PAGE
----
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Judge Terry Lewis approves Legislature’s newest redistricting map

August 25, 2014
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By BRANDON LARRABEE
THE NEWS SERVICE OF FLORIDA


It’s beginning to seem like the second time is the charm for the Legislature when it comes to following the anti-gerrymandering Fair Districts amendments, approved by voters in 2010.

Lawmakers’ first effort at crafting districts for the state Senate was rejected by the Florida Supreme Court; their second attempt was approved. And after Circuit Judge Terry Lewis struck down the congressional map that lawmakers passed in 2012, on Friday he accepted the version that the Legislature drew in a special session earlier this month.

In doing so, Lewis brushed aside the arguments of voting-rights organizations who said that by continuing the north-south orientation of Congressional District 5, which runs from Jacksonville to Orlando, the GOP was packing too many black voters into that district in an effort to shore up nearby Republican districts.

Opponents of the map wanted District 5 to run from Jacksonville in the east to Gadsden County in the west. Lewis didn’t dispute arguments that the critics’ version was more compact than the Legislature’s, at least by some measurements.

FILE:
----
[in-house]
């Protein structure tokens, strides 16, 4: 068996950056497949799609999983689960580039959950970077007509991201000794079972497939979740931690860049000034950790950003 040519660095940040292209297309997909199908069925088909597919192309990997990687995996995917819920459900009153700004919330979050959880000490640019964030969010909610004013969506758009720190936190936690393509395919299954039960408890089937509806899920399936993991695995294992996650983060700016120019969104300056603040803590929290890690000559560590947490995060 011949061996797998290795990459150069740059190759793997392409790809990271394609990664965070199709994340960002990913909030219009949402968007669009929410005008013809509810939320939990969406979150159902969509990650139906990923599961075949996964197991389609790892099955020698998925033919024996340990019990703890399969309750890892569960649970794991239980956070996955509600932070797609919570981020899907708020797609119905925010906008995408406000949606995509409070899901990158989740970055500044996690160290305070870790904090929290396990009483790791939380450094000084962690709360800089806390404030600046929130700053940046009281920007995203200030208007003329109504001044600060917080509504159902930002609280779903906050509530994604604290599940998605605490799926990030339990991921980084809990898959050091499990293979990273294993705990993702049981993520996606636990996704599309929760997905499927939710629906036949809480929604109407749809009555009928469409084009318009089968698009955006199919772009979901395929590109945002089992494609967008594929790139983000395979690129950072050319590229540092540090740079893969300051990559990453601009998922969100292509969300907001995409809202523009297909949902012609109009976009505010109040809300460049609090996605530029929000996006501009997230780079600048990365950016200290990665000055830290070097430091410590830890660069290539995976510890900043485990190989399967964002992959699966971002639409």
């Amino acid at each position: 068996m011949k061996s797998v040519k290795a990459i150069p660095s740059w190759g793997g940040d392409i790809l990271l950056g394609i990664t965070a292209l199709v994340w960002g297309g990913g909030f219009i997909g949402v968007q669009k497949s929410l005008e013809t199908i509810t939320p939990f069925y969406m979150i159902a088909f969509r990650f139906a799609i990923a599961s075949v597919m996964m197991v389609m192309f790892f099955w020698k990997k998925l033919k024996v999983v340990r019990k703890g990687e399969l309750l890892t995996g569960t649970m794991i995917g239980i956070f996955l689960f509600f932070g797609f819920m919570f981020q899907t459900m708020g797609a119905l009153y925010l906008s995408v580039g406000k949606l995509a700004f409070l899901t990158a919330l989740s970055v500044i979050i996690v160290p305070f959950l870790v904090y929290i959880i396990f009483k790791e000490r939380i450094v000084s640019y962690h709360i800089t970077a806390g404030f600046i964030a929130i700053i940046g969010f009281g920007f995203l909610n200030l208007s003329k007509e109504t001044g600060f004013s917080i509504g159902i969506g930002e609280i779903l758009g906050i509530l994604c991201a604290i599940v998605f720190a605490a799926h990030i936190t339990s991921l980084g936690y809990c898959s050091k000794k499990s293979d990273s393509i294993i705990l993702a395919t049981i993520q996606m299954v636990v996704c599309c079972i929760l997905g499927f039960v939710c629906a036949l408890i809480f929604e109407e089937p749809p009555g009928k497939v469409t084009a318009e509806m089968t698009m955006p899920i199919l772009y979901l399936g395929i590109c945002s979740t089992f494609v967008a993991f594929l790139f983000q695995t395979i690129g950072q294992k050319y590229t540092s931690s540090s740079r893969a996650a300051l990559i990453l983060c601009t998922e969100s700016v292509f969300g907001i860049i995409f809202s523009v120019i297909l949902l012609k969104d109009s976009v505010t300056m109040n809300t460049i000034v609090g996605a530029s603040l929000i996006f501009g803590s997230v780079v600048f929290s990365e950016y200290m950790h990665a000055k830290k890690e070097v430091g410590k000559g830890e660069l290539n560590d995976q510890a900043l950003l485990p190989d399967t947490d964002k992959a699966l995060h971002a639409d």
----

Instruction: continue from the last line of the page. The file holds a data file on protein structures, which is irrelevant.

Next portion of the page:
“The Legislature is not required, however, to produce a map that the plaintiffs, or I, or anyone else might prefer,” Lewis wrote. “The Legislature is only required to produce a map that meets the requirements of the Constitution.”

The judge also rejected a request from the League of Women Voters of Florida and other groups that had challenged the map to push back elections in seven districts affected by the rewrite. A lawyer for the voting-rights organizations promised an appeal, despite Senate President Don Gaetz’s request that the litigation end.

“I believe the people of Florida have been given fairness and finality by Judge Lewis’ decision and that going forward Democrats and Republicans ought to spend less time in the courtroom and more time working to build a better Florida,” Gaetz said.

Republican Congressman Daniel Webster, whose district was redrawn as a result of the court battle, appeared to be taking no chances. Webster has established a fund that could be used to pay legal expenses, the National Journal reported.

The filing, according to the National Journal, said the fund is “for the sole purpose of defraying the legal costs … in connection with his candidacy for an election to federal office.”

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